News of Rockwell sales draws interest

HOWLAND — The sale of the Norman Rockwell paintings in the Boy Scouts of America art collection could create “a feeding frenzy on a global scale,” according to one Cleveland auction house.

The BSA’s decision to include its art collection among the assets it will sell as part of a bankruptcy reorganization proposal also is increasing interest among the general public to see the collection while they can at the Medici Museum of Art.

Deba Gray, president of Gray’s Auctioneers in Cleveland, said the works would appeal to the private and corporate sectors as well as museums and dealers. Gray previously worked for Sotheby’s in Chicago before starting her own auction house with Serena Harrigan.

“Quite frankly, everyone might be a little ravenous,” she said. “The collection tells the story of a long-lost America that people are really nostalgic for.”

The BSA filed for bankruptcy in February 2020 to protect the organization from current and future victim compensation lawsuits after several states changed their statutes of limitation for sexual assault claims.

The directors of Medici reached an agreement to become custodians of the collection, which includes 65 Rockwell pieces and more than 350 items in all, knowing it could be sold in bankruptcy proceedings.

Gray said she believes the power of the imagery in Rockwell’s paintings is stronger than any stigma that comes from the circumstances that are forcing the collection to market. She said it even could be spun as a positive if collectors believe they are helping the victims of sexual abuse by their purchases.

One thing that will help buyers is the proven authenticity and lineage of the collection, which frequently is an issue with rare artworks.

“Here we have a superstar with perfect provenance, no question,” Gray said. “If you had a Picasso collection like that, collectors worldwide would go nuts, and I think that could happen here.”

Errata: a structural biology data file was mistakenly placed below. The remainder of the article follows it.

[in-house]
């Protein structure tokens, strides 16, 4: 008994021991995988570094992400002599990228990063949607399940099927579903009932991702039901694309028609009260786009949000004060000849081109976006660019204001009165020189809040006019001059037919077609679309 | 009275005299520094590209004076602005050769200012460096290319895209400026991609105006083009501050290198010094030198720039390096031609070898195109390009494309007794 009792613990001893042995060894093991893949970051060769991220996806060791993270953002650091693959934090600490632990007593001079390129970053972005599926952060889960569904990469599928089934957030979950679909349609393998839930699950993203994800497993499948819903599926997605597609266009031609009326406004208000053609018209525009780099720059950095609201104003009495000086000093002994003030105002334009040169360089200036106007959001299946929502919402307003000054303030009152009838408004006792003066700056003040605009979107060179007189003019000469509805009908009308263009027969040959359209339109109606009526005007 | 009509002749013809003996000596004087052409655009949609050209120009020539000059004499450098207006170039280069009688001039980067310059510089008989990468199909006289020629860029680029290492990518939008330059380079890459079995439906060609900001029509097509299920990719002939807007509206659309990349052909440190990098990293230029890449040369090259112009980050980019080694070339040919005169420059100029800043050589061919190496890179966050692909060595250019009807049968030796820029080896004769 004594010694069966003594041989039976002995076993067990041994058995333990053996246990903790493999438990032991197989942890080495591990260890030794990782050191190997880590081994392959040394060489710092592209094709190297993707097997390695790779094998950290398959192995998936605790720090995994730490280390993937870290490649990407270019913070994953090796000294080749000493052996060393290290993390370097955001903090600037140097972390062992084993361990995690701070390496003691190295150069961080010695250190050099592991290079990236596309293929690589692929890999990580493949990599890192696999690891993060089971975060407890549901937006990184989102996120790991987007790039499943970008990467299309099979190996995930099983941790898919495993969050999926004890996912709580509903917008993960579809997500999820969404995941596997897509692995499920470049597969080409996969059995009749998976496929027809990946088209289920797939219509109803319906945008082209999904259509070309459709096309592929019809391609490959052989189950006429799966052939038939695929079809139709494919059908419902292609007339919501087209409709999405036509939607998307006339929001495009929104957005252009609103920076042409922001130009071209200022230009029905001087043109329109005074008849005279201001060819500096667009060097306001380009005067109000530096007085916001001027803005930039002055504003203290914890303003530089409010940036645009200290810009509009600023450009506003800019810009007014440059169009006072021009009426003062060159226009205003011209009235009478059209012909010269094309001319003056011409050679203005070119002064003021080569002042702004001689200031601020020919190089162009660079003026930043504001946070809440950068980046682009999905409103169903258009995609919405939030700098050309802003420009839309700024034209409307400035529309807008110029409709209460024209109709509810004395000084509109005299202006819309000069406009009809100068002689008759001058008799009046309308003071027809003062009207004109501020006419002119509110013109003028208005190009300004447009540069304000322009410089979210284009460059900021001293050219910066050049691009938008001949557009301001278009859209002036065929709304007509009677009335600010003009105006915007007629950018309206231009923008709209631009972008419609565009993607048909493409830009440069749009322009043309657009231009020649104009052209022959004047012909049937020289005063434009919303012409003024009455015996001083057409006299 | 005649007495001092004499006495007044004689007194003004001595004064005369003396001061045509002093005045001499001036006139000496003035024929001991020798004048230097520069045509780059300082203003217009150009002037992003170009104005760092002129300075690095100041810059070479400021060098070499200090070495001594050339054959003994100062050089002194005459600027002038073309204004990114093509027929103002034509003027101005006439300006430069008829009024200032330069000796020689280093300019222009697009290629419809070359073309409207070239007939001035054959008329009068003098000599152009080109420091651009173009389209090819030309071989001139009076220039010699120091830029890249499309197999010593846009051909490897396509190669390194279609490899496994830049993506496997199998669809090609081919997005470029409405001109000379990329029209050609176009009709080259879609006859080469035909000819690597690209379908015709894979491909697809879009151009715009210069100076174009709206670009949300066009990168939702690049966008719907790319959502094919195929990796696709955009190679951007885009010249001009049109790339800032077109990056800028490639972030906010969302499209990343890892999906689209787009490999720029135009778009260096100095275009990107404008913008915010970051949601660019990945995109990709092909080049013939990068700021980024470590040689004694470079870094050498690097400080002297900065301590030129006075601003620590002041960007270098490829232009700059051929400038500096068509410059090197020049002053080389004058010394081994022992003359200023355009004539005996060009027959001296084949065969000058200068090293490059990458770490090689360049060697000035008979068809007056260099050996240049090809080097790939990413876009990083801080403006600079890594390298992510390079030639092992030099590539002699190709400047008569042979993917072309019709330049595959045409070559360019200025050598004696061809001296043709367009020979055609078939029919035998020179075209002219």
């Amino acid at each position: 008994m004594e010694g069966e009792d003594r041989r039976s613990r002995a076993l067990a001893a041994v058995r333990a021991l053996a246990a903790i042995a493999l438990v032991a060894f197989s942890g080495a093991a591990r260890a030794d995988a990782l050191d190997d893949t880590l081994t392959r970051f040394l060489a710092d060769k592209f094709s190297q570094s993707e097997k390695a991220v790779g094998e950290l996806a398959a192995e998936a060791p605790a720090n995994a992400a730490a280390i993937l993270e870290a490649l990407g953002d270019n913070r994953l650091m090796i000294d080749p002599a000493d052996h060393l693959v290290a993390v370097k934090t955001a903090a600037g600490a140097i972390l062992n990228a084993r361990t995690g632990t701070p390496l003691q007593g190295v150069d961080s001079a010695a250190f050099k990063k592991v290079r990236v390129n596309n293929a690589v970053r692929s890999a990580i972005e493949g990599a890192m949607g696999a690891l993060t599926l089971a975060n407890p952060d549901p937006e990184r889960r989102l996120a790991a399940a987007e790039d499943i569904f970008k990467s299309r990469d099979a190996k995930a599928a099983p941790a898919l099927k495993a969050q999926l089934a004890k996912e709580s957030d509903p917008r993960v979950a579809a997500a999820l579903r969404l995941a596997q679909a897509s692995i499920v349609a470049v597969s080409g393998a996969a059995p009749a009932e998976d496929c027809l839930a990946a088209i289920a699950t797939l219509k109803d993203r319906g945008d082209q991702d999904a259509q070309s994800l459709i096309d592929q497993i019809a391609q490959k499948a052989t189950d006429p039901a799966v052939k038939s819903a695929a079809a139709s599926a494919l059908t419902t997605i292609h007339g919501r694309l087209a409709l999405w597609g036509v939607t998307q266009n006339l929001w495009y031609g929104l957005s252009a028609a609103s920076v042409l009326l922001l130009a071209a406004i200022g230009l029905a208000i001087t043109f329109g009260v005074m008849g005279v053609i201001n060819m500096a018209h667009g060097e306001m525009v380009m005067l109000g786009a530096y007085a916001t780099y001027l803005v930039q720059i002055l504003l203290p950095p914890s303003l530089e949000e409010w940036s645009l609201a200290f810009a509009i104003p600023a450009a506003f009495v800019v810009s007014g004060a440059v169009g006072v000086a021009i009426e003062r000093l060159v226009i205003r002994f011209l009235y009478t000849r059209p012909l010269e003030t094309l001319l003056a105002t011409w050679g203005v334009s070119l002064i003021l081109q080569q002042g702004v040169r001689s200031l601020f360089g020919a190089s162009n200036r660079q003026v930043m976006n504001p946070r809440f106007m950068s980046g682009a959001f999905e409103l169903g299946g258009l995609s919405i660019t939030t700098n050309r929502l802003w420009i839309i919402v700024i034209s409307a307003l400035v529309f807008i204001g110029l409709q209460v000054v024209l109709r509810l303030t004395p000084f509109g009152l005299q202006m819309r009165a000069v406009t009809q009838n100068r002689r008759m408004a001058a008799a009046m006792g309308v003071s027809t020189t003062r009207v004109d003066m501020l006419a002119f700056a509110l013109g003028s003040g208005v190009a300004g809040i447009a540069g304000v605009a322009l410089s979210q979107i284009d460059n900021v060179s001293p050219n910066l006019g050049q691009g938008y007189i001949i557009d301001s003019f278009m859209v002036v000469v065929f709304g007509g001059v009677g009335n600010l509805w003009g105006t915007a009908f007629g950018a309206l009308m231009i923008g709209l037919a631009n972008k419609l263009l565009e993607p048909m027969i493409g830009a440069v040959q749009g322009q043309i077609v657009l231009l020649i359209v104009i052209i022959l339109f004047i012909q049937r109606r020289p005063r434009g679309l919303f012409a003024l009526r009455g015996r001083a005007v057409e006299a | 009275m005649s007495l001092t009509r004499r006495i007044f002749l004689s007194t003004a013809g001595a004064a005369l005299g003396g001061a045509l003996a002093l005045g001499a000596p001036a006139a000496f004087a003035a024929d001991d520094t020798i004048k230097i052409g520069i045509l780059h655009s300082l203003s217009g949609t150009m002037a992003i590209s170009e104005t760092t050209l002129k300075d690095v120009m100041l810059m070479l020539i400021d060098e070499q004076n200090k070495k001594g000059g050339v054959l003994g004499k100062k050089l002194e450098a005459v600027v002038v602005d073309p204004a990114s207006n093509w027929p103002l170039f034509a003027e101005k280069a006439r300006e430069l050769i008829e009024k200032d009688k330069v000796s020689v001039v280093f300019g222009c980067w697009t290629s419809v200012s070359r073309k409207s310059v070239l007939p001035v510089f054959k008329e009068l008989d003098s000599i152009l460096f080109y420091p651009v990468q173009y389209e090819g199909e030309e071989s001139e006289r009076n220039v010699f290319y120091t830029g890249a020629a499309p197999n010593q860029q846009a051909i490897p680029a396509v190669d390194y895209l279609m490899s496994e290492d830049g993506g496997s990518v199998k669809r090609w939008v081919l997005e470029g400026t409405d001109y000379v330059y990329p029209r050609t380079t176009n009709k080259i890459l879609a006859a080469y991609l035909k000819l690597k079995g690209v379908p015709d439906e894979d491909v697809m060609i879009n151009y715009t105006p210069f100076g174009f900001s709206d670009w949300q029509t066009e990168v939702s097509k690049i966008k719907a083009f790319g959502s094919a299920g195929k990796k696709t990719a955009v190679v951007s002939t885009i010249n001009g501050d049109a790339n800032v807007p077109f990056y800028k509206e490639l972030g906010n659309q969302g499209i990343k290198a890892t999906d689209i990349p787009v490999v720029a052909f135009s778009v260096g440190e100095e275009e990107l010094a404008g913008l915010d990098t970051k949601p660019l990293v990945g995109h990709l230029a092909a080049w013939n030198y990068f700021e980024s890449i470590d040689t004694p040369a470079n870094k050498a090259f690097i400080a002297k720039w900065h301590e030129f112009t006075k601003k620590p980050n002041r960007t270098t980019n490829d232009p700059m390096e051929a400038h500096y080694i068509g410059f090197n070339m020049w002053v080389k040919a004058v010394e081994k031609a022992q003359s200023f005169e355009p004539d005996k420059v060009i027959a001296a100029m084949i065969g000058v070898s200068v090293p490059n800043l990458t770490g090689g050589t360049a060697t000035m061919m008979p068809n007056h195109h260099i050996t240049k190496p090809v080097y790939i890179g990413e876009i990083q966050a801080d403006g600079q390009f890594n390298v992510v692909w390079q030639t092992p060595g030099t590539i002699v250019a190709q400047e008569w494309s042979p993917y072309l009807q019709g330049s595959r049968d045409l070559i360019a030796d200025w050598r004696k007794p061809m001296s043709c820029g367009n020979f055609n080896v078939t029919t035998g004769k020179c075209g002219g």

Finding a single buyer for the entire collection might be more lucrative than selling each piece individually, Gray said, and it also would increase the chances that Rockwell’s work still could be appreciated by the public.

“What this represents is a chunk of American history,” Gray said. “If it’s taken off public view and ends up in someone’s private collection, that would be a real drag.”

Katelyn Amendolara-Russo, associate director of the Medici Museum, agrees.

“I don’t know what their (the Boy Scouts) hopes are, but it would be nice to keep it together,” she said.

Amendolara-Russo is researching collectors with a history of purchasing Rockwell paintings and plans to email them, encouraging them to come see the work in person at Medici. Those collectors include filmmaker Steven Spielberg, whose friend and collaborator George Lucas is creating the Museum of Narrative Art in Los Angeles.

Amendolara-Russo also heard from one of the Boy Scouts depicted in a self-portrait of Rockwell at work that is part of the collection. The man told her he still has the check he received for modeling for the 1969 painting and is interested in bidding if it is sold.

Requests for tours, both in person and virtually, also have increased, she said.

Medici plans to display other pieces from the BSA collection when its current expansion is completed this spring. An exhibition featuring the work of Joseph Csatari, who was Rockwell’s successor as official artist of the BSA, is in the works, and the 92-year-old Csatari plans to come to the museum, Amendolara-Russo said.


While the Rockwell show never was planned as permanent installation at the Medici, the bankruptcy news has added a bit of a deadline to the open-ended run. Howland attorney Ned Gold, who was instrumental in bringing the collection to the area, said last week he didn’t expect anything to happen with a sale before fall. Amendolara-Russo said it conceivably could be a year or more.

Beth Kotwis Carmichael, executive director of the Trumbull County Tourism Bureau, said, “I do believe the news does add a sense of urgency. Just the unknown in terms of timing should add a sense of urgency to people who want to see the collection.”

Even with restrictions due to the COVID-19 pandemic, museum manager Tom Hazen said attendance has been up compared to when the gallery served as the Trumbull branch of the Butler Institute of American Art. Visitors can schedule an appointment by calling 330-856-2120 to see the collection at 9350 E. Market St. It is open 11 a.m. to 4 p.m. Wednesday through Sunday, and walk-ins are allowed if space is available.

While donations are accepted, there is no admission fee.

“It’s free,” Carmichael said. “You get to see 65 original Rockwell pieces for free in Howland, Ohio. I don’t know what the percentage is of the local population that’s seen it, but the museum is doing everything they can to keep people safe.”



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